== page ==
America is a less Christian nation than it was 20 years ago, and Christianity is not losing out to other religions, but primarily to a rejection of religion altogether, a survey published Monday found.
Three out of four Americans call themselves Christian, according to the American Religious Identification Survey from Trinity College in Hartford, Connecticut. In 1990, the figure was closer to nine out of 10 — 86 percent.
At the same time there has been an increase in the number of people expressing no religious affiliation.
The survey also found that “born-again” or “evangelical” Christianity is on the rise, while the percentage who belong to “mainline” congregations such as the Episcopal or Lutheran churches has fallen.
One in three Americans consider themselves evangelical, and the number of people associated with mega-churches has skyrocketed from less than 200,000 in 1990 to more than 8 million in the latest survey.
CNN somehow manages to blame the decline in the number of Christians on the Republican Party.
Meanwhile, the percentage of Muslims has doubled since 1990 ...
Through immigration and conversion, Islam is growing in the United States. Some estimates say that the number of Muslims will exceed 2 percent of the population by the year 2010. In 2005, 57% of United States residents polled viewed Muslims favorably, 22% unfavorably.
In 2005, the Council on American-Islamic Relations (CAIR) cited a 29.6 percent increase in harrassment of Muslims and an 8 percent increase in hate crimes over 2004. In 2008, CAIR reported a decrease in hate crimes, but a significant increase in civil rights violations.
During the recent US presidential campaign, Americans' attitudes toward Islam became apparent when certain people tried to label presidential candidate Barack Obama a Muslim. Most of us remember the emails that circulated accusing Obama of being a closet Muslim. Reactions to this were telling.
Obama's opponent, Senator John McCain, said he would vote for a Muslim if the person was a qualified candidate, however, John McCain's pastor, Rod Parsley, claimed that Islam is a "conspiracy of spiritual evil." A patter of similar villifications created a negative background noise to the entire campaign.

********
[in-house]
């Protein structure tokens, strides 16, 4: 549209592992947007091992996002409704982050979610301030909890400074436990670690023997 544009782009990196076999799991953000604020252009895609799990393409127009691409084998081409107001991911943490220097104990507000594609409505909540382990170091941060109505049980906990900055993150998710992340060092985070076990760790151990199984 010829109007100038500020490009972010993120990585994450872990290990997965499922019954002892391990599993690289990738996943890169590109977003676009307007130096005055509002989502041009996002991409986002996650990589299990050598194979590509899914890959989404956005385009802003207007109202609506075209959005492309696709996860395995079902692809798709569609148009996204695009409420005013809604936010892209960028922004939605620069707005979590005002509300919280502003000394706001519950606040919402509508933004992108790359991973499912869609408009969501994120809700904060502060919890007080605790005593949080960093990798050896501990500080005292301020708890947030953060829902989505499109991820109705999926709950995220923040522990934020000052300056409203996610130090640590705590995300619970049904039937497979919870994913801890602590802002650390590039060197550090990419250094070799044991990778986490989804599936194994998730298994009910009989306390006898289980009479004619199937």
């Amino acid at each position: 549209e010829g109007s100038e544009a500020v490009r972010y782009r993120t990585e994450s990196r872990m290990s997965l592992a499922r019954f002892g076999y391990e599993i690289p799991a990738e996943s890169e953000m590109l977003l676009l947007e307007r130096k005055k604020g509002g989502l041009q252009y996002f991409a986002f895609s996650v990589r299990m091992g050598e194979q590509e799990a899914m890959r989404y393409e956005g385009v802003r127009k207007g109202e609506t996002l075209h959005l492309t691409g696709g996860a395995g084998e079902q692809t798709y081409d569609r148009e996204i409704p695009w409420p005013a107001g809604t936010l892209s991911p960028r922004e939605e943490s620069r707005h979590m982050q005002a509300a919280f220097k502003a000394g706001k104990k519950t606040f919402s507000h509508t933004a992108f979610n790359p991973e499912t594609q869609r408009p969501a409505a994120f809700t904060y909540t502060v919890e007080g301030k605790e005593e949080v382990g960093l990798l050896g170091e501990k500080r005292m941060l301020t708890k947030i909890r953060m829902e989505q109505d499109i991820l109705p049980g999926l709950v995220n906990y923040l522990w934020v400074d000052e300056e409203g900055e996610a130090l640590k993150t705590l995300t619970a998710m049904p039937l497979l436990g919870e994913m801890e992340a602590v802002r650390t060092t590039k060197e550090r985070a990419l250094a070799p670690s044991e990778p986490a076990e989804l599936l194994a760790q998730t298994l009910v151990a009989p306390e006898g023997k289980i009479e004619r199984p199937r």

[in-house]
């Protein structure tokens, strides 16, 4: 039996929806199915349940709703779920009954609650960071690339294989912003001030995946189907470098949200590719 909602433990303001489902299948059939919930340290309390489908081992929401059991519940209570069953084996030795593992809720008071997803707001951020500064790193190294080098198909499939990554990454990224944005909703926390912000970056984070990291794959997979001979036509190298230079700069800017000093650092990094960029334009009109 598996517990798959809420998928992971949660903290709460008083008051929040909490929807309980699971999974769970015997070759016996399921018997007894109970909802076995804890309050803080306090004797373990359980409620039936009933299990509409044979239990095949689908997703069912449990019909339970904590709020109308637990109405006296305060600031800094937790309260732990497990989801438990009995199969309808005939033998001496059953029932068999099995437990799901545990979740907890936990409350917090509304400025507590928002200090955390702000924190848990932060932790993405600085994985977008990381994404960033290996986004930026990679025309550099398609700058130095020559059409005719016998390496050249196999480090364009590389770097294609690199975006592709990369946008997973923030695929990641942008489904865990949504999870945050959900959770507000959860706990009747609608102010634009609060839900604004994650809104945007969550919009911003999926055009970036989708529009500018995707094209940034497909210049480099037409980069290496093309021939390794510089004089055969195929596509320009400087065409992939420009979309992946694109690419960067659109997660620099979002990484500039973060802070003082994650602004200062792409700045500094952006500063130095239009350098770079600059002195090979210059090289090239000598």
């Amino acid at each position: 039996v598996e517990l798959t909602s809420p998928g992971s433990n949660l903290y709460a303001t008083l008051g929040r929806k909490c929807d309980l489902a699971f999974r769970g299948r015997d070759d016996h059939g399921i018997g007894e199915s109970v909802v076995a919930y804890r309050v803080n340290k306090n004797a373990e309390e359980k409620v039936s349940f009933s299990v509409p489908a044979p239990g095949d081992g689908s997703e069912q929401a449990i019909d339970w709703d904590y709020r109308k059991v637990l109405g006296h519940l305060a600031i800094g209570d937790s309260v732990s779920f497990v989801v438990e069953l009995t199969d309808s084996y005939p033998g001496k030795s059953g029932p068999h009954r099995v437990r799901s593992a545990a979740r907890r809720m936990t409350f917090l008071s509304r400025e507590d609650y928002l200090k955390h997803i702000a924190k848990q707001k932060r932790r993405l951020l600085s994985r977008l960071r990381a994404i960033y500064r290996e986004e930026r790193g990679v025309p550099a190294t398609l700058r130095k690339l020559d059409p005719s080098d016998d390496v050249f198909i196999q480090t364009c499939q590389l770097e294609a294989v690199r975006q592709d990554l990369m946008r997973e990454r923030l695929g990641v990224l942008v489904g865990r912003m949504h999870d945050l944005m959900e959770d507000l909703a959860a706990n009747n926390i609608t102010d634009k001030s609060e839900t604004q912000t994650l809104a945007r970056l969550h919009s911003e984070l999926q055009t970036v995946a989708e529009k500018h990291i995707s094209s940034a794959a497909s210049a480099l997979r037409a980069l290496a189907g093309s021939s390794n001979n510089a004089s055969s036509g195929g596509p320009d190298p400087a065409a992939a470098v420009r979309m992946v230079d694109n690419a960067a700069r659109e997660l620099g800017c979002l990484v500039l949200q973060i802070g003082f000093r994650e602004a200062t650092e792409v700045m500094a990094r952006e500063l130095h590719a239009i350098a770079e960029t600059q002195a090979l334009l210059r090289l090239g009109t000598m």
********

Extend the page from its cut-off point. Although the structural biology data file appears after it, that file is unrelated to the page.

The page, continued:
Colin Powell, a former US Army general and Secretary of State under President George W. Bush, said during his endorsement of Barack Obama for president, as a response to the attempt to label Obama a Muslim, "Is there something wrong with being Muslim in this country? The answer is no." Reaction to Mr. Powell's endosement and remarks was predictably split along party and liberal vs. conservative lines, indicating that Americans are still divided in their views about Islam.
According to the BBC, because of immigration and a higher-than average birth rate, the Islamic population in Europe is growing rapidly, and Islam is Europe's fastest growing religion. In western Europe, the population averages less than 5 percent of the overall population whereas in some eastern European countries Muslims make up 40 percent or more of the population.
According to the Pew Global Attitudes Project, western Europeans regard Christians, Jews, and Muslims twice as unfavorably as Great Britain, the United States and Canada. All in all, the western European attitude toward Muslims is right around 50/50: half favorable and half unfavorable.
Because Islamic immigrants form a cohesive, separatist entity within the host country, Europeans are concerned that Muslims will not integrate into their society. In particularly secularist states such as France, Germany and the Netherlands, this can be a source of conflict, as illustrated by the fact that more than 50 percent of those polled in each of these three countries favor banning Muslim head scarves in public schools.
There is a feeling among some Europeans that immigrants are being given civil rights over and above that of the natives.
The Middle East
According to the Pew Global Attitudes Project, Middle Eastern countries overwhelmingly favor Islam and look unfavorably upon Christians and very unfavorably upon Jews.
In Israel, about one in six citizens is Muslim, comprising about 16 percent of the population - a higher percentage than most European countries. Israel was not polled by the Pew Global Attitudes Project, and a thorough search did not yield statistics on Israeli feelings toward Islam, pro or con. About 35 Israelies convert to Islam every year. A New York Times Magazine article bore witness that Jewish Israeli youngsters harrass Muslim youngsters in West Bank settlements.
China and Indonesia
About fifty percent of people polled in China expressed an unfavorable view of all religions. Ninety-nine percent of Indonesians polled expressed a favorable view of Islam, while 76 percent expressed an unfavorable view of Jews, and 38 percent were unfavorably disposed toward Christians.
As part of the pre-Olympics clean-up in the spring of 2008, China accused their tiny Muslim minority of conspiring to commit terrorist acts, but no evidence was presented to validate this claim.
Indonesia is like a Middle Eastern country in its disposition toward religions. Therefore it is decidedly pro-Islam.
Russia has the most favorable view of Christians among those nations polled, and a favorable outlook on Jews, but a split view of Islam that is echoed everywhere but in the Middle East. Fifty-five percent of those polled viewed Islam favorably whereas 36 percent view Islam unfavorably. Similar percentages appear across the globe.
Freed from Soviet repression, Islam is blossoming in Russia. But ethnic Russians view the growth of Islam with worry that they are losing their national identity. This feeling, too, is echoed across the globe.